Llais Ifanc Reloaded

Tuesday, September 23, 2008

Sunday morning amazement or why do TV boxed sets still exist

I was bored Sunday morning. To cure this, I decided to watch a few informercials. I saw one for a eight CD set of songs from the 50's called Oldies But Goodies. The informercial was hosted by a guy named Bowzer (who was annoying to say the least) and Julie Lancaster. (BTW, if anyone is reading, who are these people?). The deal offered throughout all of this was 158 tracks on ten CDs for "five easy payments" of $29.95. While watching all of this I began to wonder if this was really a good deal.

Most digital music services, such as iTunes, Napster, or Amazon offer individual songs for 99 cents or in Wal-Mart's case 88 cents. If I were to buy this with the "five easy payments" of $29.95, the entire price would come out to $149.75. Dividing the to total of the set by the number of songs reveals that each songs costs 94 cents each! This is five cents cheaper than iTunes, Napster, or Amazon and six cents cheaper than Wal-Mart. The offer also promised free shipping and handling to the first 500 callers. The S&H was 16.99 which combined with the price after the five easy payments is $166.94. Doing the math again, each song costs $1.05 which is more six cents more expensive than iTunes, Napster, or Amazon and 17 cents more expensive than Wal-Mart. With the S&H included, the savings costs you save before the S&H is gone!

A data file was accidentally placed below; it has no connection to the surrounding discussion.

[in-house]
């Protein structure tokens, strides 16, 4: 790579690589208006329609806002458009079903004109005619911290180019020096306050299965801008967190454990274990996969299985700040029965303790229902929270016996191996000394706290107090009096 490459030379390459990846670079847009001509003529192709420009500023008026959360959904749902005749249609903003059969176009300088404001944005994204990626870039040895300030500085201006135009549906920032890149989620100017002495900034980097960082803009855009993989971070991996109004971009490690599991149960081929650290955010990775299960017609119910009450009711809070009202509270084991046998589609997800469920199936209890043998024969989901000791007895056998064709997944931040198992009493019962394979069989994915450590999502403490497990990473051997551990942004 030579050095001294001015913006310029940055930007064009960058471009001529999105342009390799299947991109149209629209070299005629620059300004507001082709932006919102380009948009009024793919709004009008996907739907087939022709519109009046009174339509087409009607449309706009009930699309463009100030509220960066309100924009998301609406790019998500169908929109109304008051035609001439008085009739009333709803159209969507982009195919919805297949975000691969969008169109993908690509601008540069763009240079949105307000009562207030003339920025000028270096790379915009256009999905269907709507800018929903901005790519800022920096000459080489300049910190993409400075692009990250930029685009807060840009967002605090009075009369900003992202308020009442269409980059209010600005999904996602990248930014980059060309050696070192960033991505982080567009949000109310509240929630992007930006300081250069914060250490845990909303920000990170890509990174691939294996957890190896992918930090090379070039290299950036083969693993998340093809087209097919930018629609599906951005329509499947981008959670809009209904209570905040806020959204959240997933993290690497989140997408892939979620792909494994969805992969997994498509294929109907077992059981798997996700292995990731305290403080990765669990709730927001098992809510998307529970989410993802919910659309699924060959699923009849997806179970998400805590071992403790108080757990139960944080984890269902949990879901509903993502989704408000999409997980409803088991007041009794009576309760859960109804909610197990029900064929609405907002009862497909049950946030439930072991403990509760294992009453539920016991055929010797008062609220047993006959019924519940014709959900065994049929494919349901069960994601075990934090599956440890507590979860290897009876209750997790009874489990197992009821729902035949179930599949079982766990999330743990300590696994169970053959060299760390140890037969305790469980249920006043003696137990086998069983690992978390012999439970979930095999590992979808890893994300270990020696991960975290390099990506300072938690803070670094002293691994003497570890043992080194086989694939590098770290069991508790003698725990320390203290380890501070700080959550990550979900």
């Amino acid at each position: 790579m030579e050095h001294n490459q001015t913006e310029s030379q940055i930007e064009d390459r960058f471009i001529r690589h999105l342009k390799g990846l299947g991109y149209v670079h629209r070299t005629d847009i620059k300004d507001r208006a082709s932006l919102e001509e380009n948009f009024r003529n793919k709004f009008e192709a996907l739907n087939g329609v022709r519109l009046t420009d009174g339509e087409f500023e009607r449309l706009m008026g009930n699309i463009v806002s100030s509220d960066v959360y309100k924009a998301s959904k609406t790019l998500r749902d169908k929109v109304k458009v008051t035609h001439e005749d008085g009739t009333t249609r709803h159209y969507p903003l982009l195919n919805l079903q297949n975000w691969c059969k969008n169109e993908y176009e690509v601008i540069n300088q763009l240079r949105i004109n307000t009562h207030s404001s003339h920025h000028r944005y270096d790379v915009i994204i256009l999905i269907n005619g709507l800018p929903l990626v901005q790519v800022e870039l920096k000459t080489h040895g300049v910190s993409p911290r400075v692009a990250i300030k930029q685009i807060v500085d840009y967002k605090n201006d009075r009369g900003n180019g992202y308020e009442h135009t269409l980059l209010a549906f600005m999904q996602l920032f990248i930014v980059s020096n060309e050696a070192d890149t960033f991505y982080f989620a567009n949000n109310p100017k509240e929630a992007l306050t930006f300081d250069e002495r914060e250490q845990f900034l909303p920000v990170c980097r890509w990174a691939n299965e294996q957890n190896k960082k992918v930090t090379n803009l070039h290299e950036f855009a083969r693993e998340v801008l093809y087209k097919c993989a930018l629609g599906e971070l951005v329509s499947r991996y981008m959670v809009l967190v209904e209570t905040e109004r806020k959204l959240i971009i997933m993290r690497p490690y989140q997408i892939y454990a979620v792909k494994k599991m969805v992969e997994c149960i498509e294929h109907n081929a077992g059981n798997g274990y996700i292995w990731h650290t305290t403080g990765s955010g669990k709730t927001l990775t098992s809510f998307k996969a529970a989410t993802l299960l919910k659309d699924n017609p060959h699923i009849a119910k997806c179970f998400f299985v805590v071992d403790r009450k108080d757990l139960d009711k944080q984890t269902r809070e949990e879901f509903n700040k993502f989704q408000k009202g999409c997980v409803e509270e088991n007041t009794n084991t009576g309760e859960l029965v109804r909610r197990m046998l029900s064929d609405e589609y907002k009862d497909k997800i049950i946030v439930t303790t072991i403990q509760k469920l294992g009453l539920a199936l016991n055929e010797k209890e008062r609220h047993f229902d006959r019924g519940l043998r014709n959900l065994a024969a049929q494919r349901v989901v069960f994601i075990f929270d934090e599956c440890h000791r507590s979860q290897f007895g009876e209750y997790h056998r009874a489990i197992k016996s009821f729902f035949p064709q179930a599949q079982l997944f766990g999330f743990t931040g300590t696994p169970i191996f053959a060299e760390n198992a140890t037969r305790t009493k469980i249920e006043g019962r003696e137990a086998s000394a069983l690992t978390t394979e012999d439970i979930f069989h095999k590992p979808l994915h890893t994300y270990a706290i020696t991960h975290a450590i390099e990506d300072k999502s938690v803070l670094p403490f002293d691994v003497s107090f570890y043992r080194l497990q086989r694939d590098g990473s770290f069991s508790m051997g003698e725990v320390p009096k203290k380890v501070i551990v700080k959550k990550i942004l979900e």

This all leads me to ask why these these box sets still exist. While you save per song, it seems there is a high cost of admission to get the savings. Also, while these songs were hits, how many would the average person like? Not all of them, I think. If the world does move to digital downloads, I wouldn't mind seeing these sets go the way of the Dodo.

Bottom line: research and then spin the bucks.


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